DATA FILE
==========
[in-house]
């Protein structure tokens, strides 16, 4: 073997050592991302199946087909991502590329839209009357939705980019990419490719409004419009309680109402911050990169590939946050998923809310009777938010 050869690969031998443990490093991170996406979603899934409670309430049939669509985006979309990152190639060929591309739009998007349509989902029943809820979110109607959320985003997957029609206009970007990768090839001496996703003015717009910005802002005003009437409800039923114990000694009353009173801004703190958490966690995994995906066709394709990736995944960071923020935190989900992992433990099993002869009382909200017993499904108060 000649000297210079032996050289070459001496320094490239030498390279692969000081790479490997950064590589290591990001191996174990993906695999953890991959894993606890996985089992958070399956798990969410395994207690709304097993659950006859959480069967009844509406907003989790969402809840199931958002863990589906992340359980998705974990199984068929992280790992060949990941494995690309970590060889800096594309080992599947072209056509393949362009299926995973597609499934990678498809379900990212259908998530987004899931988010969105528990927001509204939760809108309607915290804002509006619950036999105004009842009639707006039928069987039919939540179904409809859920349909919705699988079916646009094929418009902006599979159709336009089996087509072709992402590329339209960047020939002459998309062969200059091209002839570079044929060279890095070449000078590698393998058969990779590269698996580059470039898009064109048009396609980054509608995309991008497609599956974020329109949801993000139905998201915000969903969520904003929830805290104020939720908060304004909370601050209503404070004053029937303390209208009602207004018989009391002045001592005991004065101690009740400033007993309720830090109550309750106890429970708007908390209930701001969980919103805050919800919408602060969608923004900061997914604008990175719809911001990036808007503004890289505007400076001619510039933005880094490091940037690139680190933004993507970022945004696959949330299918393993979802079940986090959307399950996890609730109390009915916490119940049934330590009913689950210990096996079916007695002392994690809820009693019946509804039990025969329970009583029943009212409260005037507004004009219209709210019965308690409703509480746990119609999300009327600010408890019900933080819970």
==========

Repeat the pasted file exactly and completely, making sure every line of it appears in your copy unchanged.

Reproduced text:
[in-house]
């Protein structure tokens, strides 16, 4: 073997050592991302199946087909991502590329839209009357939705980019990419490719409004419009309680109402911050990169590939946050998923809310009777938010 050869690969031998443990490093991170996406979603899934409670309430049939669509985006979309990152190639060929591309739009998007349509989902029943809820979110109607959320985003997957029609206009970007990768090839001496996703003015717009910005802002005003009437409800039923114990000694009353009173801004703190958490966690995994995906066709394709990736995944960071923020935190989900992992433990099993002869009382909200017993499904108060 000649000297210079032996050289070459001496320094490239030498390279692969000081790479490997950064590589290591990001191996174990993906695999953890991959894993606890996985089992958070399956798990969410395994207690709304097993659950006859959480069967009844509406907003989790969402809840199931958002863990589906992340359980998705974990199984068929992280790992060949990941494995690309970590060889800096594309080992599947072209056509393949362009299926995973597609499934990678498809379900990212259908998530987004899931988010969105528990927001509204939760809108309607915290804002509006619950036999105004009842009639707006039928069987039919939540179904409809859920349909919705699988079916646009094929418009902006599979159709336009089996087509072709992402590329339209960047020939002459998309062969200059091209002839570079044929060279890095070449000078590698393998058969990779590269698996580059470039898009064109048009396609980054509608995309991008497609599956974020329109949801993000139905998201915000969903969520904003929830805290104020939720908060304004909370601050209503404070004053029937303390209208009602207004018989009391002045001592005991004065101690009740400033007993309720830090109550309750106890429970708007908390209930701001969980919103805050919800919408602060969608923004900061997914604008990175719809911001990036808007503004890289505007400076001619510039933005880094490091940037690139680190933004993507970022945004696959949330299918393993979802079940986090959307399950996890609730109390009915916490119940049934330590009913689950210990096996079916007695002392994690809820009693019946509804039990025969329970009583029943009212409260005037507004004009219209709210019965308690409703509480746990119609999300009327600010408890019900933080819970």